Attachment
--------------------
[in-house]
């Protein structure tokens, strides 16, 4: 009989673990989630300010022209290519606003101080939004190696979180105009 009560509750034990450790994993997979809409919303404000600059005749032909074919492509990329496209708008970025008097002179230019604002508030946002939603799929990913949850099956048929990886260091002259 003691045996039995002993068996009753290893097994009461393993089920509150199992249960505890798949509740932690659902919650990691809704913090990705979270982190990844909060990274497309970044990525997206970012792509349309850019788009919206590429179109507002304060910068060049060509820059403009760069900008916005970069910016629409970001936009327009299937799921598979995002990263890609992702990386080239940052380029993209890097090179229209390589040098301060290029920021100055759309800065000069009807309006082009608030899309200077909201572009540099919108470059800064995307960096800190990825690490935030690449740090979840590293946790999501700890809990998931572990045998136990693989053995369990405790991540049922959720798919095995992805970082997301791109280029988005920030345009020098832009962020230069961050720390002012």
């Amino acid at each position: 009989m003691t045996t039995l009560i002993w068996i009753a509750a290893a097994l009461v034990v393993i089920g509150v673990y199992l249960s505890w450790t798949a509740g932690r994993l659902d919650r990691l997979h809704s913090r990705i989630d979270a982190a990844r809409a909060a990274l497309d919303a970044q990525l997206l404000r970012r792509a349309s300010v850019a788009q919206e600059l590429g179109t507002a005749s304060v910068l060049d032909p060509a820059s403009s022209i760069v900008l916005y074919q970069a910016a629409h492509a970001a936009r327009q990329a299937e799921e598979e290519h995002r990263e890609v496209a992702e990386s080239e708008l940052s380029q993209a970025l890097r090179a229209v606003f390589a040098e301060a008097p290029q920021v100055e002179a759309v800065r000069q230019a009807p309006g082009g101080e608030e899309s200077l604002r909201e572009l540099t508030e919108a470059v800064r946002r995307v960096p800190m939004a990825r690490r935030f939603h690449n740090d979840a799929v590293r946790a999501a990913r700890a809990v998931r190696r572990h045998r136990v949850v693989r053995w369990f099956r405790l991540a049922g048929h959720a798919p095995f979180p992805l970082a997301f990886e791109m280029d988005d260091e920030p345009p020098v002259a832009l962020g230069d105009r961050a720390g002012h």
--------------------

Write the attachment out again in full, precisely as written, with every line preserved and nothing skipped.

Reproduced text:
[in-house]
């Protein structure tokens, strides 16, 4: 009989673990989630300010022209290519606003101080939004190696979180105009 009560509750034990450790994993997979809409919303404000600059005749032909074919492509990329496209708008970025008097002179230019604002508030946002939603799929990913949850099956048929990886260091002259 003691045996039995002993068996009753290893097994009461393993089920509150199992249960505890798949509740932690659902919650990691809704913090990705979270982190990844909060990274497309970044990525997206970012792509349309850019788009919206590429179109507002304060910068060049060509820059403009760069900008916005970069910016629409970001936009327009299937799921598979995002990263890609992702990386080239940052380029993209890097090179229209390589040098301060290029920021100055759309800065000069009807309006082009608030899309200077909201572009540099919108470059800064995307960096800190990825690490935030690449740090979840590293946790999501700890809990998931572990045998136990693989053995369990405790991540049922959720798919095995992805970082997301791109280029988005920030345009020098832009962020230069961050720390002012």
């Amino acid at each position: 009989m003691t045996t039995l009560i002993w068996i009753a509750a290893a097994l009461v034990v393993i089920g509150v673990y199992l249960s505890w450790t798949a509740g932690r994993l659902d919650r990691l997979h809704s913090r990705i989630d979270a982190a990844r809409a909060a990274l497309d919303a970044q990525l997206l404000r970012r792509a349309s300010v850019a788009q919206e600059l590429g179109t507002a005749s304060v910068l060049d032909p060509a820059s403009s022209i760069v900008l916005y074919q970069a910016a629409h492509a970001a936009r327009q990329a299937e799921e598979e290519h995002r990263e890609v496209a992702e990386s080239e708008l940052s380029q993209a970025l890097r090179a229209v606003f390589a040098e301060a008097p290029q920021v100055e002179a759309v800065r000069q230019a009807p309006g082009g101080e608030e899309s200077l604002r909201e572009l540099t508030e919108a470059v800064r946002r995307v960096p800190m939004a990825r690490r935030f939603h690449n740090d979840a799929v590293r946790a999501a990913r700890a809990v998931r190696r572990h045998r136990v949850v693989r053995w369990f099956r405790l991540a049922g048929h959720a798919p095995f979180p992805l970082a997301f990886e791109m280029d988005d260091e920030p345009p020098v002259a832009l962020g230069d105009r961050a720390g002012h």